Last Sunday I spoke about the cruel reality that abundance in terms of access to food, water, shelter, financial security, health care, decent education and work that pays a living wage remains elusive for many, many people. And many more people who have access to these things now, live on the verge of losing them. The widespread tension, anxiety, distress and depression that result from this lack or potential lack of material abundance can lead people to latch onto easy, quick-fix, self-help schemes: “The answer is positive thinking.” “The answer is the ‘law of attraction.’” “Just adopt the habits of highly successful people.” “You can have everything you want, just change your thoughts and feelings.” “Just change your attitude.” “It’s easy.” “Just buy my book filled with secret knowledge.” “Just pray this way and prosperity will be yours.” “God wants you to prosper.” “Just send me money and God will prosper you.”

Of course, we have to acknowledge that the purveyors of easy answers—these people who start all their sentences with just—are at least offering something to people who are desperately hungry for some semblance of abundance in their lives. And, although just change your attitude is rarely sufficient, on occasion it’s exactly the message a person needed to hear. Sometimes it works. So my question to you was and is, if not easy answers, then what do we offer to people hungry for some semblance of abundance in their lives? What do you, your minister, your congregation, Unitarian Universalism, liberal religious people, progressive people of faith offer to those who experience scarcity daily? Though certainly the autumn bounty and the leaves and the beauty of the land all around us are signs of real abundance in this region for some who live here, I suggested that, given what we know about scarcity among us, around us and across the planet, we ought to regard this annual autumn bounty as a symbol of what could be; as a guiding, directing even commanding principle that some degree of abundance ought to be available to all people; that all people ought to be able to live with some version of Eden in their daily lives. In the very least, we must offer this vision to a hurting world. But visions don’t just become reality. There’s no magic trick. There’s no thought, feeling or attitude we can just change to make it so. Achieving a vision requires work—long-term personal spiritual work, and long-term collective social change work. So what is it? What is the long-term, roll-up-your-sleeves work that will bring that vision of Eden to fruition?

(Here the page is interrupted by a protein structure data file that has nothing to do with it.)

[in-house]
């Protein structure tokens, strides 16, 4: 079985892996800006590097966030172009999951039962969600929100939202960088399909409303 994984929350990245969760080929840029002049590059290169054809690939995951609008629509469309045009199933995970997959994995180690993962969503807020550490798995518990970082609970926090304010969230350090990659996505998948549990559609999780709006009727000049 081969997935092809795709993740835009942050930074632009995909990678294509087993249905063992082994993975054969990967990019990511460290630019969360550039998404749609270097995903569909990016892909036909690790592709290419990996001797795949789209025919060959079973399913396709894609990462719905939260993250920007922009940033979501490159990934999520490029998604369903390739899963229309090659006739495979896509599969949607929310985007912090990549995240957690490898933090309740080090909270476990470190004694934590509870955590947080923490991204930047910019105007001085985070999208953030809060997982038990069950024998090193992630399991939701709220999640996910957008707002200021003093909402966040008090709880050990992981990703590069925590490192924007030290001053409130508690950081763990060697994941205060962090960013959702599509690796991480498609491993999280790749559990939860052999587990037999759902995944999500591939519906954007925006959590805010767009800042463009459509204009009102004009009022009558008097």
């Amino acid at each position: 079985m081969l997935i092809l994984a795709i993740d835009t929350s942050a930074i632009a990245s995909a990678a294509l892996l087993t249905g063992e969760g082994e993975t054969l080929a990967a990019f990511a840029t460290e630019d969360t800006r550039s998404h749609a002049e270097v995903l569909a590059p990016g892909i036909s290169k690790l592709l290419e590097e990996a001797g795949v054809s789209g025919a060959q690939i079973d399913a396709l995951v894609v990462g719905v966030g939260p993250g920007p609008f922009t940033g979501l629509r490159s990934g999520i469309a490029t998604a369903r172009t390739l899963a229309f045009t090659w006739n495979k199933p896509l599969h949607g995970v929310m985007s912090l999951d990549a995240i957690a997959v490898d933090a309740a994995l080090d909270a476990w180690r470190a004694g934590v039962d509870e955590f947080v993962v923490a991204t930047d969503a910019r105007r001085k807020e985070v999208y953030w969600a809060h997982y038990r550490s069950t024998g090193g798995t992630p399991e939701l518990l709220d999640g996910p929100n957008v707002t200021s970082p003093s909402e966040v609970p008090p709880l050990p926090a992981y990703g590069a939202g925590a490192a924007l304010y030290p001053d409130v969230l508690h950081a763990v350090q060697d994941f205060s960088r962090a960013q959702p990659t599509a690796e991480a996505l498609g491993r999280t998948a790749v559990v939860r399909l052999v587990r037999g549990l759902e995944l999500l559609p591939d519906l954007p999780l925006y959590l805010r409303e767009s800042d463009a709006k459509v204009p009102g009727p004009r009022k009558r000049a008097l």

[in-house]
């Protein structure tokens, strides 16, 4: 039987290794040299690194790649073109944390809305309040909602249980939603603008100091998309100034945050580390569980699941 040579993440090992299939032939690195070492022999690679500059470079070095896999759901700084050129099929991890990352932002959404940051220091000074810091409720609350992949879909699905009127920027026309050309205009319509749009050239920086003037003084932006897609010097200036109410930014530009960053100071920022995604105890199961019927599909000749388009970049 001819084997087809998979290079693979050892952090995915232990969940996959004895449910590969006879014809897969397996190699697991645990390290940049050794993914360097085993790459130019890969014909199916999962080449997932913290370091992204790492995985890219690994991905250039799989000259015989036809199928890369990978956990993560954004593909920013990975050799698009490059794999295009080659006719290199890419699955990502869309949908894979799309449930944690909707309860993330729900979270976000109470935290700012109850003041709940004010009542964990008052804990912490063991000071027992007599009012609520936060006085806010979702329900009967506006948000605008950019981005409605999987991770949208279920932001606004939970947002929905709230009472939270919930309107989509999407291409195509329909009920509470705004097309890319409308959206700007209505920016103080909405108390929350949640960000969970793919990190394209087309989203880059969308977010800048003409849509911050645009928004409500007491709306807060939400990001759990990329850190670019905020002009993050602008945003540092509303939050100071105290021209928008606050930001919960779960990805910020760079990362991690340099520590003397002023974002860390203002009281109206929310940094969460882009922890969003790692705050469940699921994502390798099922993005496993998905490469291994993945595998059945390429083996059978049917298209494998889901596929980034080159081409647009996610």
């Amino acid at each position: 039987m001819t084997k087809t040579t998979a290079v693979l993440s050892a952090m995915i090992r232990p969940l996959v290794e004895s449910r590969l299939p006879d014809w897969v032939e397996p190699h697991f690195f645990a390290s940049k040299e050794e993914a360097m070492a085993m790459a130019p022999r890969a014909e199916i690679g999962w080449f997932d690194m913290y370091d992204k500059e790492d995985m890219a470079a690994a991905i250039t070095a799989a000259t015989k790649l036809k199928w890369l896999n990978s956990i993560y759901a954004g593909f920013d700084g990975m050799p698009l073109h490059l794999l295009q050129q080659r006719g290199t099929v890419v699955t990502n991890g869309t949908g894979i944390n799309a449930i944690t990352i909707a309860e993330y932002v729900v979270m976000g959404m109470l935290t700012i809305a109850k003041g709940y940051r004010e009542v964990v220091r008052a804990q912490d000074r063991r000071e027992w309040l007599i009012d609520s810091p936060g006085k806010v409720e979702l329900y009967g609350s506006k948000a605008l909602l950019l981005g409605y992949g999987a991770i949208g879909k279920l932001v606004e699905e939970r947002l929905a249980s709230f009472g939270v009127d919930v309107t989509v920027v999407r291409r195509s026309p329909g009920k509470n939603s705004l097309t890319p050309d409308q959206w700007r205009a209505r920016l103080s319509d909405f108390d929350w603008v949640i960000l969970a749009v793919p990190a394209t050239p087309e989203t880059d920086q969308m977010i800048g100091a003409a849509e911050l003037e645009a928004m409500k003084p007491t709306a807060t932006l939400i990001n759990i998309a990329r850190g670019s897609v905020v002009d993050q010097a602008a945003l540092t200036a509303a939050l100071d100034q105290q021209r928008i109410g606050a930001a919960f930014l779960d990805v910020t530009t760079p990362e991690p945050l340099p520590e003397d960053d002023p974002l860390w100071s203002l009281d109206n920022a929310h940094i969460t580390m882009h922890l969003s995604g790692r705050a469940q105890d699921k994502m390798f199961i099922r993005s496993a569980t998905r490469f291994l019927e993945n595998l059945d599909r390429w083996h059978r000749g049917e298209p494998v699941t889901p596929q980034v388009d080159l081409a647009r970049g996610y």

I knew nothing of Jorge Mario Bergoglio before he became Pope Francis. And, according to him, I probably wouldn’t have liked him, I probably wouldn’t have been inspired by him had I known who he was before becoming Pope. By his own admission, he was an authoritarian leader who made harsh, sometimes rash decisions without taking the advice of others; decisions that often—if I’m reading accurately between the lines—were inconsistent with what was actually in his heart. So he sits down for this interview with Antonio Spadaro who asks him, essentially, who are you? And knowing the entire world is paying attention, Francis tells him. And, at least for me, the answers are extraordinary, not only because he offers beautiful, compelling metaphors that speak simultaneously to the Catholic Church and to the world, but also because what he is saying about who he is, about his own spiritual life, his relationship with God, his long view, his enduring patience, his humility, his openness and much more—what he is saying, as I read it, is that our experience of abundance correlates with the openness of our hearts. This is not a promise that you can have everything you want. It’s not a sentence that begins with just. It’s not a pseudo-science or a conversation about the mechanics of positive thinking. It’s not self-help. It is much more than a slight shift in attitude. It is a fundamental way of being human. We attain abundance with big hearts open. How do we cultivate big hearts open? Here are some ways:

Embrace uncertainty. Be willing to doubt. Pope Francis said, “If a person says that he met God with total certainty and is not touched by a margin of uncertainty, then this is not good…. If one has the answers to all the questions—that is the proof that God is not with him. It means that he is a false prophet using religion for himself.”[2] That is, if I am absolutely convinced of the truth and the correctness of my position, then my heart is a reversed funnel, letting others in only in dribs and drabs; letting in only those who agree with me. If I embrace uncertainty and am willing to doubt myself, then I make space for others in my life. I make space for my own growth. That is abundance.